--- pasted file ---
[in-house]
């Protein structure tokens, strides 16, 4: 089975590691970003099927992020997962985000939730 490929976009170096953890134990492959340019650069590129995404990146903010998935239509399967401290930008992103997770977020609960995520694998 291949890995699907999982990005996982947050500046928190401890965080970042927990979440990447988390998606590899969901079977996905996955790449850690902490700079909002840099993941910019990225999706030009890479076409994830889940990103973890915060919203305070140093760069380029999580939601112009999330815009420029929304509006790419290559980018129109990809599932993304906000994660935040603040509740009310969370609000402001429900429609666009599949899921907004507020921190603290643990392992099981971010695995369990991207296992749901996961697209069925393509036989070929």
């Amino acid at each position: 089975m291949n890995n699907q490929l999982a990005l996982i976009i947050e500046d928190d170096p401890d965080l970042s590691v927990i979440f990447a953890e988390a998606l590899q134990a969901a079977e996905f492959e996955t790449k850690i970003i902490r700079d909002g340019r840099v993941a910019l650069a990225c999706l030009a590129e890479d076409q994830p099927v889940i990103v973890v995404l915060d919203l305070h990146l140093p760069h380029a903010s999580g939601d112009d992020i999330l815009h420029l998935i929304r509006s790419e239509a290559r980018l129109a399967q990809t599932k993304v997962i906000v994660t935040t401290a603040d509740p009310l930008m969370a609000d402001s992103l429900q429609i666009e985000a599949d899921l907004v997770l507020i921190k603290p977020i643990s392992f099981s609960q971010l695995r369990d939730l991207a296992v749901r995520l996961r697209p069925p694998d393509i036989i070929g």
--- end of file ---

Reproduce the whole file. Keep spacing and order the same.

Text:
[in-house]
């Protein structure tokens, strides 16, 4: 089975590691970003099927992020997962985000939730 490929976009170096953890134990492959340019650069590129995404990146903010998935239509399967401290930008992103997770977020609960995520694998 291949890995699907999982990005996982947050500046928190401890965080970042927990979440990447988390998606590899969901079977996905996955790449850690902490700079909002840099993941910019990225999706030009890479076409994830889940990103973890915060919203305070140093760069380029999580939601112009999330815009420029929304509006790419290559980018129109990809599932993304906000994660935040603040509740009310969370609000402001429900429609666009599949899921907004507020921190603290643990392992099981971010695995369990991207296992749901996961697209069925393509036989070929």
């Amino acid at each position: 089975m291949n890995n699907q490929l999982a990005l996982i976009i947050e500046d928190d170096p401890d965080l970042s590691v927990i979440f990447a953890e988390a998606l590899q134990a969901a079977e996905f492959e996955t790449k850690i970003i902490r700079d909002g340019r840099v993941a910019l650069a990225c999706l030009a590129e890479d076409q994830p099927v889940i990103v973890v995404l915060d919203l305070h990146l140093p760069h380029a903010s999580g939601d112009d992020i999330l815009h420029l998935i929304r509006s790419e239509a290559r980018l129109a399967q990809t599932k993304v997962i906000v994660t935040t401290a603040d509740p009310l930008m969370a609000d402001s992103l429900q429609i666009e985000a599949d899921l907004v997770l507020i921190k603290p977020i643990s392992f099981s609960q971010l695995r369990d939730l991207a296992v749901r995520l996961r697209p069925p694998d393509i036989i070929g």